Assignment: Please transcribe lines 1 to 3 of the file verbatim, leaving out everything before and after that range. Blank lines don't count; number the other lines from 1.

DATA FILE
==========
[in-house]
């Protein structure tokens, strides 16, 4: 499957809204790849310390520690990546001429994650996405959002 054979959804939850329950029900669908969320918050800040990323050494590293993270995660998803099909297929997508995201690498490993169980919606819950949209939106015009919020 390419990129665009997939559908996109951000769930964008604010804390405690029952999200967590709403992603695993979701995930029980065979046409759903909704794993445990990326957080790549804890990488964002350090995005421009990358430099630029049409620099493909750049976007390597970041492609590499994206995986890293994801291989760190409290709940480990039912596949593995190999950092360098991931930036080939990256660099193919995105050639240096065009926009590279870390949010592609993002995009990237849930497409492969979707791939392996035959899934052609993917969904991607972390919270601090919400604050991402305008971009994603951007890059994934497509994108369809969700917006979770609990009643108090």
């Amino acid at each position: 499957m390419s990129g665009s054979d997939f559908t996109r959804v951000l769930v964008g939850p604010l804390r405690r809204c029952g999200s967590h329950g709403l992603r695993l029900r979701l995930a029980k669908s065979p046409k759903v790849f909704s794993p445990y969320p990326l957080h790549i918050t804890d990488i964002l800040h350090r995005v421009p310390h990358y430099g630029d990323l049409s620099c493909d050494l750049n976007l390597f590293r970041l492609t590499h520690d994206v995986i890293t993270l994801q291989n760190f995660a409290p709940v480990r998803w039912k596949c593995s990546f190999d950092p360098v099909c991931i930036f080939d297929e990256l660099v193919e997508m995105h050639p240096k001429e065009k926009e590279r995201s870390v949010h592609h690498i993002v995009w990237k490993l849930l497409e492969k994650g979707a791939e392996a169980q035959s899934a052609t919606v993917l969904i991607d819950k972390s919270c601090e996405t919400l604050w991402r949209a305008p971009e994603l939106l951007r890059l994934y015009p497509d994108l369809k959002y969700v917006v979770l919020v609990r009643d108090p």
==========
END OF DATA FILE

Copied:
[in-house]
């Protein structure tokens, strides 16, 4: 499957809204790849310390520690990546001429994650996405959002 054979959804939850329950029900669908969320918050800040990323050494590293993270995660998803099909297929997508995201690498490993169980919606819950949209939106015009919020 390419990129665009997939559908996109951000769930964008604010804390405690029952999200967590709403992603695993979701995930029980065979046409759903909704794993445990990326957080790549804890990488964002350090995005421009990358430099630029049409620099493909750049976007390597970041492609590499994206995986890293994801291989760190409290709940480990039912596949593995190999950092360098991931930036080939990256660099193919995105050639240096065009926009590279870390949010592609993002995009990237849930497409492969979707791939392996035959899934052609993917969904991607972390919270601090919400604050991402305008971009994603951007890059994934497509994108369809969700917006979770609990009643108090």
């Amino acid at each position: 499957m390419s990129g665009s054979d997939f559908t996109r959804v951000l769930v964008g939850p604010l804390r405690r809204c029952g999200s967590h329950g709403l992603r695993l029900r979701l995930a029980k669908s065979p046409k759903v790849f909704s794993p445990y969320p990326l957080h790549i918050t804890d990488i964002l800040h350090r995005v421009p310390h990358y430099g630029d990323l049409s620099c493909d050494l750049n976007l390597f590293r970041l492609t590499h520690d994206v995986i890293t993270l994801q291989n760190f995660a409290p709940v480990r998803w039912k596949c593995s990546f190999d950092p360098v099909c991931i930036f080939d297929e990256l660099v193919e997508m995105h050639p240096k001429e065009k926009e590279r995201s870390v949010h592609h690498i993002v995009w990237k490993l849930l497409e492969k994650g979707a791939e392996a169980q035959s899934a052609t919606v993917l969904i991607d819950k972390s919270c601090e996405t919400l604050w991402r949209a305008p971009e994603l939106l951007r890059l994934y015009p497509d994108l369809k959002y969700v917006v979770l919020v609990r009643d108090p």